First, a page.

Medical panels to decide if asylum seekers come to Australia
Following votes in the House of Representatives and the Senate, medical panels will now determine whether or not asylum seekers will be medically evacuated on Nauru.
The result represents the first time that a government has lost a vote over legislation on the floor of the House of Representatives since 1929. However, the Morrison government survived, as both the government and the opposition interpreted the event as not being tantamount to a vote of no confidence.
Nonetheless, the Manager of Opposition Business Tony Burke told reporters on Tuesday that he would not rule out a vote of no confidence should the opportunity present itself.
The Bill sets out the conditions under which asylum seekers already on Manus Island or Nauru can come to Australia for medical treatment. It only applies to those already in those locations. The Minister for Immigration retains the ability to refuse applications where an asylum seeker is reasonably suspected to be a security threat.
It was passed through the House of Representatives with support from Labor, the Greens, and crossbench members on Tuesday, 12 February. The Senate voted to approve it the next day.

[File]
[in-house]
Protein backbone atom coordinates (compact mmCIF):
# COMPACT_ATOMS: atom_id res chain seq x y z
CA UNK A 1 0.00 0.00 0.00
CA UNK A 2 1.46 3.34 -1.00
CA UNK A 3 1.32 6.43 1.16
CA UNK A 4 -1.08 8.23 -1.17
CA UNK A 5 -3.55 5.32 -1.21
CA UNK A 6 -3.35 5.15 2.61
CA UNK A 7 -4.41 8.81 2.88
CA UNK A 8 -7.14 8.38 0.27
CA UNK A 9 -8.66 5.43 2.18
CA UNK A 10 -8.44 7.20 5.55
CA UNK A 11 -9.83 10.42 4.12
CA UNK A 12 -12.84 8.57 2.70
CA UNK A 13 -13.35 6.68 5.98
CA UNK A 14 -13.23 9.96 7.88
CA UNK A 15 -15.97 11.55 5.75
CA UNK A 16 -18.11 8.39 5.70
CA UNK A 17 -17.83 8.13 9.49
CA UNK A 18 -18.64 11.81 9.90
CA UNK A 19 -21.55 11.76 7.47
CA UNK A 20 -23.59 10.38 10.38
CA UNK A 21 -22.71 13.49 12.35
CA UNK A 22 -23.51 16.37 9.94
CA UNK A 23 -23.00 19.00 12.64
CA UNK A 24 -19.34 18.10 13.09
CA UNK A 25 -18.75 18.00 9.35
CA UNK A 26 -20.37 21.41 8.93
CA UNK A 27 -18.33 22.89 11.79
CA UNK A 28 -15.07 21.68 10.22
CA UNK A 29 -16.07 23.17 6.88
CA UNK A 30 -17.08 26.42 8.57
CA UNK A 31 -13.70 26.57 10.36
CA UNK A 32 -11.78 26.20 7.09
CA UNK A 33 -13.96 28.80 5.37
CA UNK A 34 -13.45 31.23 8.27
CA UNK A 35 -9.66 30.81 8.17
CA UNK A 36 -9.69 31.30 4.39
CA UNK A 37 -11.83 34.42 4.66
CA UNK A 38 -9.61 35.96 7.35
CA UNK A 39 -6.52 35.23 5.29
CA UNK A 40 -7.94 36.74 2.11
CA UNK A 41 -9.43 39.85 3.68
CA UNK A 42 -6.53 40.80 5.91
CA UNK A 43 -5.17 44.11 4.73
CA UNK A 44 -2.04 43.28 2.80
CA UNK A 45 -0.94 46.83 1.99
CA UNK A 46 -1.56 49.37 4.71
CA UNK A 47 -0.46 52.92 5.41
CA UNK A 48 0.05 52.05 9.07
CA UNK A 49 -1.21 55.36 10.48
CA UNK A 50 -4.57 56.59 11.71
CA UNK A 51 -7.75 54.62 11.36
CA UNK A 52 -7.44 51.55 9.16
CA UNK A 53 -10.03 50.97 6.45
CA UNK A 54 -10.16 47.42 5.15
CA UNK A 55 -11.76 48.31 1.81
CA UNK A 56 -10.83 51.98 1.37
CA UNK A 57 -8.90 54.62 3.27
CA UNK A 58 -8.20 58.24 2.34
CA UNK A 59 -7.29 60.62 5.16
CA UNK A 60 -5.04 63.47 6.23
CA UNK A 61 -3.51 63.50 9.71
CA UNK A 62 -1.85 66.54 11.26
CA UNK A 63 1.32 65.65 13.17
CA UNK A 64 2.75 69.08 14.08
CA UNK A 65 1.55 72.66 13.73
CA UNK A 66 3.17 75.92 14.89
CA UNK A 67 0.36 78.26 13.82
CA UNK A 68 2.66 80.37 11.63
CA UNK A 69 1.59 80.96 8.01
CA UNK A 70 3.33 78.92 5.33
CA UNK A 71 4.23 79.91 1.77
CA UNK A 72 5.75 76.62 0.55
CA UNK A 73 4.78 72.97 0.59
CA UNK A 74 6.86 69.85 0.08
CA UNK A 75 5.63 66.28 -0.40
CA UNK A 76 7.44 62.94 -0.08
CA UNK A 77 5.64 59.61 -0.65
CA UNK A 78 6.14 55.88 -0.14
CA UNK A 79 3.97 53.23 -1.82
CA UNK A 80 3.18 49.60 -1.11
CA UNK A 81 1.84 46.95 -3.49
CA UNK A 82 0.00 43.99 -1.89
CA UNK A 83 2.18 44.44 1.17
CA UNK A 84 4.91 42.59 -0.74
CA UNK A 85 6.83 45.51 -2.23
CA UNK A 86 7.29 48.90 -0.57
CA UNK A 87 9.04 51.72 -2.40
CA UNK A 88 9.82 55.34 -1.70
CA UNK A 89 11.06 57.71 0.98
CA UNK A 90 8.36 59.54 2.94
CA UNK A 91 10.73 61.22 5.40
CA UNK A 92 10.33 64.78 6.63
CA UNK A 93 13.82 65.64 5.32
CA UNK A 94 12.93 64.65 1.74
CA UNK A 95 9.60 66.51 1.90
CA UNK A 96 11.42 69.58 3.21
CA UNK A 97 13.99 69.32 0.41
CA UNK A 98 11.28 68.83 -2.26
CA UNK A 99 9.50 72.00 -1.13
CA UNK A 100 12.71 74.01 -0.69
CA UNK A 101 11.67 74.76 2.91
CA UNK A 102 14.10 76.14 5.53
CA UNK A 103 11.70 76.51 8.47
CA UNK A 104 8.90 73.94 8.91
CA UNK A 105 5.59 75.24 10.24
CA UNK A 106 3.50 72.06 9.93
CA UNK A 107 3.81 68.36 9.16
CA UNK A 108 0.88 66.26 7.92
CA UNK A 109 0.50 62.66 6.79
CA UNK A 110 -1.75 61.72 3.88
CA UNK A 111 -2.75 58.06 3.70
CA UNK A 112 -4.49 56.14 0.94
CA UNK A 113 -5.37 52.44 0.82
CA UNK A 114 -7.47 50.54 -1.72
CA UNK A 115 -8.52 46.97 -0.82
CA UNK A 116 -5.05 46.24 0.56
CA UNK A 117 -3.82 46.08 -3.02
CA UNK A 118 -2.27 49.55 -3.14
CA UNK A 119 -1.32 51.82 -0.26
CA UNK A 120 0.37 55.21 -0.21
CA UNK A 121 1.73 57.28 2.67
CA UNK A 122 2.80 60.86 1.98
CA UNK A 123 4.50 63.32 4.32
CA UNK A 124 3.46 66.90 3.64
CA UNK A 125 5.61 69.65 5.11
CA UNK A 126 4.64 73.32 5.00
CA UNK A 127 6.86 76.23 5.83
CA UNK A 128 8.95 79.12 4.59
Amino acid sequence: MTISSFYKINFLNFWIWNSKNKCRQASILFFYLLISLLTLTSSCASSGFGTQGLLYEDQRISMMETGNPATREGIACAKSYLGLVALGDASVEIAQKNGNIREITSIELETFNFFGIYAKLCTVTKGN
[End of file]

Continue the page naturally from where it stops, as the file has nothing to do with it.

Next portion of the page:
The Morrison Liberal Government has also announced that it will reopen the Christmas Island detention centre.
The asylum seekers will remain in detention centres while they are in Australia.
Prime Minister Scott Morrison told a press conference on Tuesday that the changes to the legislation mean the weakening of Australia’s border protection policies. People smugglers, Mr Morrison said, do not represent the nuance of the changes when convincing asylum seekers to get on to a boat.
“There’s no protections or truth in advertising laws for people smugglers,” he said.
In a statement released on Wednesday 13 February, Christian aid campaign organisation Micah Australia expressed their support for the Bill.
The statement said that the facts counter the claims that the Bill would release pedophiles and rapists into the community.
“When lives are at stake, facts matter,” the statement said.
“Australia’s border protection architecture —based on turn backs, offshore detention and returns—remains fully intact.”
“Micah believes this Bill balances compassion and security appropriately.”
“It provides a real solution to real human needs we have a responsibility to act on right now.”
Amnesty International has previously described Nauru as “an open air prison” with conditions that “amount to torture.”
Jonathan Foye is Insights’ Editor